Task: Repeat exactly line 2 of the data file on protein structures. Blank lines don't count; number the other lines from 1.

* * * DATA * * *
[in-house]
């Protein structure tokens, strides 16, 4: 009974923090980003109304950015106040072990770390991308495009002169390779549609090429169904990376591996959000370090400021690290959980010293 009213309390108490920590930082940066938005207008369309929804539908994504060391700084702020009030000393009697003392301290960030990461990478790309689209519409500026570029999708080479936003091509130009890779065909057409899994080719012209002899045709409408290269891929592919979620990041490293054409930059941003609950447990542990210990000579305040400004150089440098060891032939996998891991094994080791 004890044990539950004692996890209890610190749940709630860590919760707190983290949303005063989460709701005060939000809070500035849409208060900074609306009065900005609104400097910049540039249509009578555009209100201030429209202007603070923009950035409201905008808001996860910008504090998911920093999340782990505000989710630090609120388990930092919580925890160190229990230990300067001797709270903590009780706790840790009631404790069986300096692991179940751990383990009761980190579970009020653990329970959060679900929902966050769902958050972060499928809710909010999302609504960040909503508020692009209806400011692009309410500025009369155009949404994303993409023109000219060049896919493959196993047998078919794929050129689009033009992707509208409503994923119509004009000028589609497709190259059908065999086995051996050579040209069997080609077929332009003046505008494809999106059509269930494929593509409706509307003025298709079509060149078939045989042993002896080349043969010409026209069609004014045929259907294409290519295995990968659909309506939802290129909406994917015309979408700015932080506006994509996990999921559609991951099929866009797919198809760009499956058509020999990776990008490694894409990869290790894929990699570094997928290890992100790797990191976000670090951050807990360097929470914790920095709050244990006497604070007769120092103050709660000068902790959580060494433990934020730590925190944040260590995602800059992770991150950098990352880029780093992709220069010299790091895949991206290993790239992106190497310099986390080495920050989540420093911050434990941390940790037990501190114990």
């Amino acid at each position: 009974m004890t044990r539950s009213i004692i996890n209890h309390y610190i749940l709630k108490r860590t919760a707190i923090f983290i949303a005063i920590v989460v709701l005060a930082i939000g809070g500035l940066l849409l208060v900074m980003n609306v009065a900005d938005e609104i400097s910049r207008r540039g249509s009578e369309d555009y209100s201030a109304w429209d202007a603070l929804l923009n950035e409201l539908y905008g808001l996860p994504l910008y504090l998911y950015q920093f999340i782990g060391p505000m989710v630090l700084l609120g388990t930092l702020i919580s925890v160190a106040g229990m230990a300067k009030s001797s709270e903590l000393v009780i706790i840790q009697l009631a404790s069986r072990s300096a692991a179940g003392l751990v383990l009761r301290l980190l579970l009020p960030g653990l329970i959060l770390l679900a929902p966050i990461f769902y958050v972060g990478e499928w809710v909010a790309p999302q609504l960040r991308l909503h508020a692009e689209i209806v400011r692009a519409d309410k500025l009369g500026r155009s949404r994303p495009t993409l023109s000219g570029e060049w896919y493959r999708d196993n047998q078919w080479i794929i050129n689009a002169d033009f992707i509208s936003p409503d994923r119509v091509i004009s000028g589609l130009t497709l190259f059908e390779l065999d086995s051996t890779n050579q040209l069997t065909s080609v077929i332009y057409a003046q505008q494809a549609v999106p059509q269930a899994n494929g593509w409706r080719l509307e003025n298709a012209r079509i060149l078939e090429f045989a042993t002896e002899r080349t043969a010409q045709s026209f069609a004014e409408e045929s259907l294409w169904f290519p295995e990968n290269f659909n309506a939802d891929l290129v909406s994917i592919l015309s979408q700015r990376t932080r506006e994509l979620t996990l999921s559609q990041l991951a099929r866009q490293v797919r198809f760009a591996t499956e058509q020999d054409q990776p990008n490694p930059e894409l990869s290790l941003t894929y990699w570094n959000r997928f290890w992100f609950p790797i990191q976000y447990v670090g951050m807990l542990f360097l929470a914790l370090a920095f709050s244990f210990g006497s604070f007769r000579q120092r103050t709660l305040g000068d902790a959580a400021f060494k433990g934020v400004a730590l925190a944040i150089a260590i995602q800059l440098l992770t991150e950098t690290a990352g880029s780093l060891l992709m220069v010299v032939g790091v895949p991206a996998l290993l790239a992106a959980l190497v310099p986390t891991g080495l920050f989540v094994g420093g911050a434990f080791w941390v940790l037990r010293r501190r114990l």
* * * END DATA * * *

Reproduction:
């Protein structure tokens, strides 16, 4: 009974923090980003109304950015106040072990770390991308495009002169390779549609090429169904990376591996959000370090400021690290959980010293 009213309390108490920590930082940066938005207008369309929804539908994504060391700084702020009030000393009697003392301290960030990461990478790309689209519409500026570029999708080479936003091509130009890779065909057409899994080719012209002899045709409408290269891929592919979620990041490293054409930059941003609950447990542990210990000579305040400004150089440098060891032939996998891991094994080791 004890044990539950004692996890209890610190749940709630860590919760707190983290949303005063989460709701005060939000809070500035849409208060900074609306009065900005609104400097910049540039249509009578555009209100201030429209202007603070923009950035409201905008808001996860910008504090998911920093999340782990505000989710630090609120388990930092919580925890160190229990230990300067001797709270903590009780706790840790009631404790069986300096692991179940751990383990009761980190579970009020653990329970959060679900929902966050769902958050972060499928809710909010999302609504960040909503508020692009209806400011692009309410500025009369155009949404994303993409023109000219060049896919493959196993047998078919794929050129689009033009992707509208409503994923119509004009000028589609497709190259059908065999086995051996050579040209069997080609077929332009003046505008494809999106059509269930494929593509409706509307003025298709079509060149078939045989042993002896080349043969010409026209069609004014045929259907294409290519295995990968659909309506939802290129909406994917015309979408700015932080506006994509996990999921559609991951099929866009797919198809760009499956058509020999990776990008490694894409990869290790894929990699570094997928290890992100790797990191976000670090951050807990360097929470914790920095709050244990006497604070007769120092103050709660000068902790959580060494433990934020730590925190944040260590995602800059992770991150950098990352880029780093992709220069010299790091895949991206290993790239992106190497310099986390080495920050989540420093911050434990941390940790037990501190114990």